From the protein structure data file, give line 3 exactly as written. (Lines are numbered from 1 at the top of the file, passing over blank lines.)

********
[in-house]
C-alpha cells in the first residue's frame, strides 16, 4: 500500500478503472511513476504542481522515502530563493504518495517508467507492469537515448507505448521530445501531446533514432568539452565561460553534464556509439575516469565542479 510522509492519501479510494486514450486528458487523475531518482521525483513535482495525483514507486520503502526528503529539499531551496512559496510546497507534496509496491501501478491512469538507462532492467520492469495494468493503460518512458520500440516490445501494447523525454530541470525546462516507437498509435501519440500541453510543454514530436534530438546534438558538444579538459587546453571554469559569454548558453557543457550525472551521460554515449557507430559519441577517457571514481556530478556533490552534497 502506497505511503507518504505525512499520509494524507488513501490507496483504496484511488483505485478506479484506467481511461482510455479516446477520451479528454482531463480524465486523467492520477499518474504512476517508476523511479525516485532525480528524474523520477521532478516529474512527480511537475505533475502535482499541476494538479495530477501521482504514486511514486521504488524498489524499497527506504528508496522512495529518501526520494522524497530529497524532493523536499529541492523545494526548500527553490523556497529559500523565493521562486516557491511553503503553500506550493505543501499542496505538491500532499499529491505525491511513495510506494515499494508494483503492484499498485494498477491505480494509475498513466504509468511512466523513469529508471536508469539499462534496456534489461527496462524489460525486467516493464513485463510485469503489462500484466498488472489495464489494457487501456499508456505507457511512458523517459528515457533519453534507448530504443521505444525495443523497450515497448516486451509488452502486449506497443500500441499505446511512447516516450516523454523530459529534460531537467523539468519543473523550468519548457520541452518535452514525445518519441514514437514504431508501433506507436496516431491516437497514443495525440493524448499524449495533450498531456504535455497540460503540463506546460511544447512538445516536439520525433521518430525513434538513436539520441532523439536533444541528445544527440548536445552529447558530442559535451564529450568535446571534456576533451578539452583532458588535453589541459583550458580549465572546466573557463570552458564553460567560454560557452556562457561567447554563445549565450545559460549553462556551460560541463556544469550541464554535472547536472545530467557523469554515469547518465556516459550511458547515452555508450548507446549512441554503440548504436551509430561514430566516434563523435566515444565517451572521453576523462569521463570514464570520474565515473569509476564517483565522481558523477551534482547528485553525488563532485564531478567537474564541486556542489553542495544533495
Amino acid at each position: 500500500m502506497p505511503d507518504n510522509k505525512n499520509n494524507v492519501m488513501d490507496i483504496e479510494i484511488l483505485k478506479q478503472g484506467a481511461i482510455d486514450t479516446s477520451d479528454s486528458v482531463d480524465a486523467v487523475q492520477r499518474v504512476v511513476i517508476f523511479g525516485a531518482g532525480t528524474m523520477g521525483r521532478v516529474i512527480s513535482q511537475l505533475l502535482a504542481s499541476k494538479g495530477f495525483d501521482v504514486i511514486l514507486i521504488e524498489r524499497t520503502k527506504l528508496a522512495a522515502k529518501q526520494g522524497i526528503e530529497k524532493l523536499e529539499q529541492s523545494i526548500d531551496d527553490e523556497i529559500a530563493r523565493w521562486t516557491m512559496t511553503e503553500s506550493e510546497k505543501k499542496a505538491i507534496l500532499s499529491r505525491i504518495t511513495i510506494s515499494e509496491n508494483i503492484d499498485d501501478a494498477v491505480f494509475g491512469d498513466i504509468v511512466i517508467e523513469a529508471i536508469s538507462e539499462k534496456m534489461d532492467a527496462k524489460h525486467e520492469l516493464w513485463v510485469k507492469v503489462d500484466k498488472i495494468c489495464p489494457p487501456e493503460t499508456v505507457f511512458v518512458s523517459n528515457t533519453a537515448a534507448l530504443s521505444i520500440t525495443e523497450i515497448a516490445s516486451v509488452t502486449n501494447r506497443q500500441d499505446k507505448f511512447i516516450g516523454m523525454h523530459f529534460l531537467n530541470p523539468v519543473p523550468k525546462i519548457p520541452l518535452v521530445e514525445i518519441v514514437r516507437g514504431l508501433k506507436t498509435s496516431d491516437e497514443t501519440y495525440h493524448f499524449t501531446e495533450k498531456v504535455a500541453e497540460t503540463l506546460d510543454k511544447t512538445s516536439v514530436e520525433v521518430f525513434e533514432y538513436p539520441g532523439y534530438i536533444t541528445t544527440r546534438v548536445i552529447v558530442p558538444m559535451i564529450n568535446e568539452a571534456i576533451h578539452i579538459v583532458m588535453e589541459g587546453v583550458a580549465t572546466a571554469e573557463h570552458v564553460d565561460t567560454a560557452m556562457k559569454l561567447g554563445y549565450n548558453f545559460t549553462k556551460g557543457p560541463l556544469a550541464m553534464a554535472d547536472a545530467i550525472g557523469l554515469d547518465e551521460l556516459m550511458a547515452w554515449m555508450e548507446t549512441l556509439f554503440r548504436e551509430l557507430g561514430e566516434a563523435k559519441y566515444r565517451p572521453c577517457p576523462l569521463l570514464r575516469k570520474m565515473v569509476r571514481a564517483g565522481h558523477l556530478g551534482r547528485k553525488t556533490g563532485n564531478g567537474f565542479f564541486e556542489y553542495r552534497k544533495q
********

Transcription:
Amino acid at each position: 500500500m502506497p505511503d507518504n510522509k505525512n499520509n494524507v492519501m488513501d490507496i483504496e479510494i484511488l483505485k478506479q478503472g484506467a481511461i482510455d486514450t479516446s477520451d479528454s486528458v482531463d480524465a486523467v487523475q492520477r499518474v504512476v511513476i517508476f523511479g525516485a531518482g532525480t528524474m523520477g521525483r521532478v516529474i512527480s513535482q511537475l505533475l502535482a504542481s499541476k494538479g495530477f495525483d501521482v504514486i511514486l514507486i521504488e524498489r524499497t520503502k527506504l528508496a522512495a522515502k529518501q526520494g522524497i526528503e530529497k524532493l523536499e529539499q529541492s523545494i526548500d531551496d527553490e523556497i529559500a530563493r523565493w521562486t516557491m512559496t511553503e503553500s506550493e510546497k505543501k499542496a505538491i507534496l500532499s499529491r505525491i504518495t511513495i510506494s515499494e509496491n508494483i503492484d499498485d501501478a494498477v491505480f494509475g491512469d498513466i504509468v511512466i517508467e523513469a529508471i536508469s538507462e539499462k534496456m534489461d532492467a527496462k524489460h525486467e520492469l516493464w513485463v510485469k507492469v503489462d500484466k498488472i495494468c489495464p489494457p487501456e493503460t499508456v505507457f511512458v518512458s523517459n528515457t533519453a537515448a534507448l530504443s521505444i520500440t525495443e523497450i515497448a516490445s516486451v509488452t502486449n501494447r506497443q500500441d499505446k507505448f511512447i516516450g516523454m523525454h523530459f529534460l531537467n530541470p523539468v519543473p523550468k525546462i519548457p520541452l518535452v521530445e514525445i518519441v514514437r516507437g514504431l508501433k506507436t498509435s496516431d491516437e497514443t501519440y495525440h493524448f499524449t501531446e495533450k498531456v504535455a500541453e497540460t503540463l506546460d510543454k511544447t512538445s516536439v514530436e520525433v521518430f525513434e533514432y538513436p539520441g532523439y534530438i536533444t541528445t544527440r546534438v548536445i552529447v558530442p558538444m559535451i564529450n568535446e568539452a571534456i576533451h578539452i579538459v583532458m588535453e589541459g587546453v583550458a580549465t572546466a571554469e573557463h570552458v564553460d565561460t567560454a560557452m556562457k559569454l561567447g554563445y549565450n548558453f545559460t549553462k556551460g557543457p560541463l556544469a550541464m553534464a554535472d547536472a545530467i550525472g557523469l554515469d547518465e551521460l556516459m550511458a547515452w554515449m555508450e548507446t549512441l556509439f554503440r548504436e551509430l557507430g561514430e566516434a563523435k559519441y566515444r565517451p572521453c577517457p576523462l569521463l570514464r575516469k570520474m565515473v569509476r571514481a564517483g565522481h558523477l556530478g551534482r547528485k553525488t556533490g563532485n564531478g567537474f565542479f564541486e556542489y553542495r552534497k544533495q